Another scholar who has contributed much is Prof. Dr. theol. Haralds Biezais (1909-1995). He had a different background as he was a theologist, having studied at Zurich and Strasbourg. By some irony of fate he had to do the most of his work in Uppsala, while being in exile after World War II. His main works on Latvian mythology are in German, therefore it seems worth mentioning them:
- Die Hauptgoettinnen der alten Letten - 1955
- Die Gottesgestalt der lettischen Volksreligion - 1961
- Die himmlische Goetterfamilie der alten Letten - 1972
(this work has the widest scope, analyzing the whole system of Latvian deities)
- Lichtgott der alten Letten - 1976
It is obvious that he has approached the same problem from a different and very interesting perspective. Although his ideas are sometimes debatable (but every theory of a mythologist is so), they are worth knowing.
There are more Latvian scholars to be mentioned, such as Ludis Adamovics and Karlis Straubergs, but this would make this survey too large and non-comprehensible. It is of greater use to say that in 1925 a revivalist religion based on folklore - Dievturiba - was established in Latvia and it was done by a man of strong character and strong national passion - Ernests Brastins (1892-1942). He himself has completed a statistic scholarly index of Latvian mythological notions for the Archives of Latvian Folklore. Although, the system he claims to be derived from the same material is hardly provable and has completely different aims. It was called dievturiba what can be literally translated as "having God". This was established to strengthen the Latvian identity through a Latvian religion supposedly coming from the glorious ancient past, intended as strictly national, but at the same time very similar to the neo-paganism known in the rest of the world. It still has great influence on understanding of folklore and mythology of modern average Latvian.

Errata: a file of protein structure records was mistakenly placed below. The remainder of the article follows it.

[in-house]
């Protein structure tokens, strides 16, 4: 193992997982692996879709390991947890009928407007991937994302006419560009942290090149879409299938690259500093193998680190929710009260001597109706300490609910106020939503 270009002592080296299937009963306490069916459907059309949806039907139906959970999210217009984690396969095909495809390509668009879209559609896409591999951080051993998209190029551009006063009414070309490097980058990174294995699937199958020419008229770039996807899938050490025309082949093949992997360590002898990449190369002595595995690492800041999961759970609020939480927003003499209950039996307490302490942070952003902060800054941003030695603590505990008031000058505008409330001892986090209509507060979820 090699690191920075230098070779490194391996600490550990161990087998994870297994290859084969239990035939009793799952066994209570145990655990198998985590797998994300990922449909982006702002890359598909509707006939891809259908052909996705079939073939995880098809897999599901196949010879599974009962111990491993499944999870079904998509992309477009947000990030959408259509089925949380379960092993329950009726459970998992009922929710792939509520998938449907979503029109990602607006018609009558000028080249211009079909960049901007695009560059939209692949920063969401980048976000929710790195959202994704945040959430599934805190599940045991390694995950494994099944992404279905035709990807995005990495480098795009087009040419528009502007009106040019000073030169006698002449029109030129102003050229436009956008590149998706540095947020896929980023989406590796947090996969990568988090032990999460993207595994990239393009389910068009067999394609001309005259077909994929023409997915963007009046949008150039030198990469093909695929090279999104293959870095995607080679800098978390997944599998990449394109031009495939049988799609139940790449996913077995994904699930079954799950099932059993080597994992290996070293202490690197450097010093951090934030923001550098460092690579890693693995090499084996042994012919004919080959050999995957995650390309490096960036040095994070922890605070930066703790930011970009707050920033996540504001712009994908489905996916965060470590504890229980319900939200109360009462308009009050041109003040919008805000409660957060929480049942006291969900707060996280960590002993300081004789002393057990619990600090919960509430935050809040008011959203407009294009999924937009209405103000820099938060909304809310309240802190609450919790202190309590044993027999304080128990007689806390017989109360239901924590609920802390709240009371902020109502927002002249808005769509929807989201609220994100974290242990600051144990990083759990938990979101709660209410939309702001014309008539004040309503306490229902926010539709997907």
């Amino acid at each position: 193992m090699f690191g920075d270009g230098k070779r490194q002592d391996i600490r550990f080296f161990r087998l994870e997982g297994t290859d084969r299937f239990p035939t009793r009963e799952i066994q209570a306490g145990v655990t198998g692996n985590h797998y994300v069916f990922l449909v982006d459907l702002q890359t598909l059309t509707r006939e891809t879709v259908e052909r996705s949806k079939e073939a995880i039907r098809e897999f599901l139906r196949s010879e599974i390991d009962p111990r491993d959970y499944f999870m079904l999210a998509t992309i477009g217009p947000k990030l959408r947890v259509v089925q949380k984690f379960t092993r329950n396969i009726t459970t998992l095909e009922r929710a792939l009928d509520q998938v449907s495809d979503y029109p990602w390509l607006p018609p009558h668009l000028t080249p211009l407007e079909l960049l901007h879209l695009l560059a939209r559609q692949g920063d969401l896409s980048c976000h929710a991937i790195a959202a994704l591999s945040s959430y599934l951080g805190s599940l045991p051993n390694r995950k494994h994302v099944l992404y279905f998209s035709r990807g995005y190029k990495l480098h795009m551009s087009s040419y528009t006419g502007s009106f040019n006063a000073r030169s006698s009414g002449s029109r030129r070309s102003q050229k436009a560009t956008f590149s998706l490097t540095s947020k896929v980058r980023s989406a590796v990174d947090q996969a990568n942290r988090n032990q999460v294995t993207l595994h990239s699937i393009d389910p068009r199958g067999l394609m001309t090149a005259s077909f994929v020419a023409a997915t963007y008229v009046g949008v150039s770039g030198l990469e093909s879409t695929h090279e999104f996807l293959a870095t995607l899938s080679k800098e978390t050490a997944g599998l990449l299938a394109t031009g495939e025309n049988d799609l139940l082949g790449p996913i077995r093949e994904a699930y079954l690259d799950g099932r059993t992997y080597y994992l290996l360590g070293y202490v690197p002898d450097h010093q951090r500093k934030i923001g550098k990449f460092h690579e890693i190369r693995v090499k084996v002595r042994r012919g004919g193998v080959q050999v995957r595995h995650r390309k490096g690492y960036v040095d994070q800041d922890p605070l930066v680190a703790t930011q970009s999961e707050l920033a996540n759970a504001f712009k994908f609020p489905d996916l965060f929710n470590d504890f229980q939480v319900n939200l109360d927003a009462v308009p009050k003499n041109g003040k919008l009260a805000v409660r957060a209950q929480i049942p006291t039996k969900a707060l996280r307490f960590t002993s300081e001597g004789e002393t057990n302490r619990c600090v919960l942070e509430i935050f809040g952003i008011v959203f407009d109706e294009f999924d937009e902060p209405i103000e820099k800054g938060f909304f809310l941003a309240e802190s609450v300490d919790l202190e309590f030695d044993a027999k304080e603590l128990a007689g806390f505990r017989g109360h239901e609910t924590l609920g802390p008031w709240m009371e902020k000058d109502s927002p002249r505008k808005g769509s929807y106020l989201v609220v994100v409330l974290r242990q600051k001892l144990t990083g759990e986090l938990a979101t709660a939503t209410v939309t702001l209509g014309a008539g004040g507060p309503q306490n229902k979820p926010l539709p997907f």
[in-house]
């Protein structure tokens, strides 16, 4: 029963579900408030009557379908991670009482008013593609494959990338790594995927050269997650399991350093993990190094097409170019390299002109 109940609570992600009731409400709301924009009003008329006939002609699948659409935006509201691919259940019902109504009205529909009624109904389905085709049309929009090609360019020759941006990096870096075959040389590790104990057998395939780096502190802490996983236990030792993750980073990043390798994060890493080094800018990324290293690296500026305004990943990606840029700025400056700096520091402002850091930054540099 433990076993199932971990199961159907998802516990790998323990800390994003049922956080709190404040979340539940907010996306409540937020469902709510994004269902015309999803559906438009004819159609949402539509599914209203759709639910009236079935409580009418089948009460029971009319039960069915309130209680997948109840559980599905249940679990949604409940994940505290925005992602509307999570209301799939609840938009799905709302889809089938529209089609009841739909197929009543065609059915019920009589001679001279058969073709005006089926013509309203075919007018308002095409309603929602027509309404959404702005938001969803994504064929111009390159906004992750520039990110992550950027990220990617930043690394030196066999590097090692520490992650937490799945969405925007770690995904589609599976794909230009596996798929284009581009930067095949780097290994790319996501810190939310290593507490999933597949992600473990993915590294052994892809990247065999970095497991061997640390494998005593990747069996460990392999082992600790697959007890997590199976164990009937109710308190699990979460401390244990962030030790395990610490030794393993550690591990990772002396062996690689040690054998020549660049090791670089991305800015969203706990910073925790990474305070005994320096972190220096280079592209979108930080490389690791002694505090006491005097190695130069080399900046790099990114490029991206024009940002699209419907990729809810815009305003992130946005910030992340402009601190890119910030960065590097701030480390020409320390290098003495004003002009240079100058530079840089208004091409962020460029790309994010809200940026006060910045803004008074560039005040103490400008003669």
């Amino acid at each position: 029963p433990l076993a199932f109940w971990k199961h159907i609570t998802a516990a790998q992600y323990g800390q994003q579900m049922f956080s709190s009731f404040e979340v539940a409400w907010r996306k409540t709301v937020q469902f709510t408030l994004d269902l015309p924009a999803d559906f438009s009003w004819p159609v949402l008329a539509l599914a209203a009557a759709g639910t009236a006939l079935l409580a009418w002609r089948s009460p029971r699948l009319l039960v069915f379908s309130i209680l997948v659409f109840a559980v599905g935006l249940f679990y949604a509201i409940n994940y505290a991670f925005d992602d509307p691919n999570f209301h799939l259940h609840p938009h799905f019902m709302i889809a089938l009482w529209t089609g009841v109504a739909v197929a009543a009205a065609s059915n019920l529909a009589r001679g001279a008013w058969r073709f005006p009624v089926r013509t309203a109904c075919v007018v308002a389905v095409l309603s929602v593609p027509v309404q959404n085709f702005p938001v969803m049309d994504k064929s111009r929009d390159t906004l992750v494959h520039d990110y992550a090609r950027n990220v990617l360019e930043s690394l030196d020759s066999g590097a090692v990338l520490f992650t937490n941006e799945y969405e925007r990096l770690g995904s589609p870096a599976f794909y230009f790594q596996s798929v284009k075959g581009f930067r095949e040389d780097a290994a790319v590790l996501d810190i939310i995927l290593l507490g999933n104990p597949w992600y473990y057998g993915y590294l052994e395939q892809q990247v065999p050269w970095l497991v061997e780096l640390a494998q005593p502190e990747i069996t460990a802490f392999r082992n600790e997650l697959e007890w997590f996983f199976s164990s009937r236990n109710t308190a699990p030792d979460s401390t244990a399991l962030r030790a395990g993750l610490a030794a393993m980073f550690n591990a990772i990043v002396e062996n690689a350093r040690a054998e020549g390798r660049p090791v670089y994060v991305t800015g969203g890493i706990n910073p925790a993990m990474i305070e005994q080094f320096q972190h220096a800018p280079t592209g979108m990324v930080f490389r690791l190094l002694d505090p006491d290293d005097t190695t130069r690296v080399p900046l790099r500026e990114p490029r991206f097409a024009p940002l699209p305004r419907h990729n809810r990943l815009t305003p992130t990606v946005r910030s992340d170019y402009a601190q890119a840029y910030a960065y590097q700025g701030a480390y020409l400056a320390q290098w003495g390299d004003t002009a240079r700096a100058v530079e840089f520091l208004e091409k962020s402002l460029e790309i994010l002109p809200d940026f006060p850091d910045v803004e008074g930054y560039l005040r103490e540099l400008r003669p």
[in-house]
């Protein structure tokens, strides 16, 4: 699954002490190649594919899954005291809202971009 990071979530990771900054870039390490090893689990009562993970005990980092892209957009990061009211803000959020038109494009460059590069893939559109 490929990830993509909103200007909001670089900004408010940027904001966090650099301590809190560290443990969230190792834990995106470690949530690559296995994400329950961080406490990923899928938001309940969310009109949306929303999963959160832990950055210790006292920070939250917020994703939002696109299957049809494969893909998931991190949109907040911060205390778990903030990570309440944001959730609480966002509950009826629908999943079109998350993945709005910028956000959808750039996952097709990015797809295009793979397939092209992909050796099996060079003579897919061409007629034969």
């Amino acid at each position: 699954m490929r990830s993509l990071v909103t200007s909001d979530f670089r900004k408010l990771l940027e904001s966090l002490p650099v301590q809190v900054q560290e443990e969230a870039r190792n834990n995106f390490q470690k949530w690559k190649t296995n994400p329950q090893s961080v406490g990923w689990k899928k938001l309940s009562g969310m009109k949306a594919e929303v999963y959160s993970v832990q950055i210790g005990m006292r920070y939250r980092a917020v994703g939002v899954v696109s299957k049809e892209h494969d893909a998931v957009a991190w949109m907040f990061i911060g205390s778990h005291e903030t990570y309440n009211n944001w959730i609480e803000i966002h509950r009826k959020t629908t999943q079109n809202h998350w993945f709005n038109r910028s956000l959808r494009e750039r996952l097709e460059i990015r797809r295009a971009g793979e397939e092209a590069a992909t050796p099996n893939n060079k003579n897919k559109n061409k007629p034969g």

Possibly this lengthy introduction is of no use as it does not give the whole scope of this field. But it had to be explained as anybody trying to follow some genealogy or find out about the relations of the deities will face serious problems of inconsistency - because of quite natural variation in the material used as the source. Although the general view that Latvian gods had households the same way as the Latvian peasants did (the eternal problem out of this - what was the original: the heavenly or the earthly), it is hard to prove for sure. Therefore Latvian mythology as a system is to be sought in the treatises by scholars (Haralds Biezais, Peteris Smits, Karlis Straubergs, Ludis Adamovics) and poetic works (as Andrejs Pumpurs' national epic Lacplesis - "The Bear-Slayer" published in 1888, poems by Auseklis; both of them represent the first generation of Latvian revivalists). Still it is possible to generalize the data acquired from the folklore material and theories of the scholars. Of course, it should be kept in mind that all these ideas cannot be taken for anything more than hypotheses and therefore those expressed by different scholars may differ greatly.